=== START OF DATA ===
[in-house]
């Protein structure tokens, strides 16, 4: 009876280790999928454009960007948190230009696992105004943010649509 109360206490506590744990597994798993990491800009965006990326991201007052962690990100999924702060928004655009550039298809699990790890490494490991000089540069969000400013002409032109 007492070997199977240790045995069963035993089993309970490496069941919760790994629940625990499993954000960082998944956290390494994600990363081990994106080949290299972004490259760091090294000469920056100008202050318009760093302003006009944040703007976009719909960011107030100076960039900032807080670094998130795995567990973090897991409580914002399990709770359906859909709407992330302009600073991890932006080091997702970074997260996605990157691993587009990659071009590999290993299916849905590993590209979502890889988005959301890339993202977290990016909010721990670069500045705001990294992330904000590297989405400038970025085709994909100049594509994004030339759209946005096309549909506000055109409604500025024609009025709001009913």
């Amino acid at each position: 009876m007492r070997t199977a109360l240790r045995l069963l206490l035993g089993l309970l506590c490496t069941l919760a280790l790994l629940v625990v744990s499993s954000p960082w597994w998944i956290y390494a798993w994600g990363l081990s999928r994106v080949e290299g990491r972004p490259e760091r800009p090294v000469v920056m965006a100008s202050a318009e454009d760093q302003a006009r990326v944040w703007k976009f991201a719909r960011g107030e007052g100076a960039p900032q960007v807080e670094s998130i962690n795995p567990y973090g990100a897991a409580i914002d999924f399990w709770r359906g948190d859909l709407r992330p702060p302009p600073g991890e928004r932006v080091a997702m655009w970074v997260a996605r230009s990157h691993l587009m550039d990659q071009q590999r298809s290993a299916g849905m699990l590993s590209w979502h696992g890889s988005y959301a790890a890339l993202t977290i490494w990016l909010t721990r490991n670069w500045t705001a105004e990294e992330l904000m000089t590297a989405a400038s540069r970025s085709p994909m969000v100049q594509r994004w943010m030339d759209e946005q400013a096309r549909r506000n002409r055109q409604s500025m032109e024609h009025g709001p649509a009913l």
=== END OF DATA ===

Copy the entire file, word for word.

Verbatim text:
[in-house]
């Protein structure tokens, strides 16, 4: 009876280790999928454009960007948190230009696992105004943010649509 109360206490506590744990597994798993990491800009965006990326991201007052962690990100999924702060928004655009550039298809699990790890490494490991000089540069969000400013002409032109 007492070997199977240790045995069963035993089993309970490496069941919760790994629940625990499993954000960082998944956290390494994600990363081990994106080949290299972004490259760091090294000469920056100008202050318009760093302003006009944040703007976009719909960011107030100076960039900032807080670094998130795995567990973090897991409580914002399990709770359906859909709407992330302009600073991890932006080091997702970074997260996605990157691993587009990659071009590999290993299916849905590993590209979502890889988005959301890339993202977290990016909010721990670069500045705001990294992330904000590297989405400038970025085709994909100049594509994004030339759209946005096309549909506000055109409604500025024609009025709001009913």
């Amino acid at each position: 009876m007492r070997t199977a109360l240790r045995l069963l206490l035993g089993l309970l506590c490496t069941l919760a280790l790994l629940v625990v744990s499993s954000p960082w597994w998944i956290y390494a798993w994600g990363l081990s999928r994106v080949e290299g990491r972004p490259e760091r800009p090294v000469v920056m965006a100008s202050a318009e454009d760093q302003a006009r990326v944040w703007k976009f991201a719909r960011g107030e007052g100076a960039p900032q960007v807080e670094s998130i962690n795995p567990y973090g990100a897991a409580i914002d999924f399990w709770r359906g948190d859909l709407r992330p702060p302009p600073g991890e928004r932006v080091a997702m655009w970074v997260a996605r230009s990157h691993l587009m550039d990659q071009q590999r298809s290993a299916g849905m699990l590993s590209w979502h696992g890889s988005y959301a790890a890339l993202t977290i490494w990016l909010t721990r490991n670069w500045t705001a105004e990294e992330l904000m000089t590297a989405a400038s540069r970025s085709p994909m969000v100049q594509r994004w943010m030339d759209e946005q400013a096309r549909r506000n002409r055109q409604s500025m032109e024609h009025g709001p649509a009913l």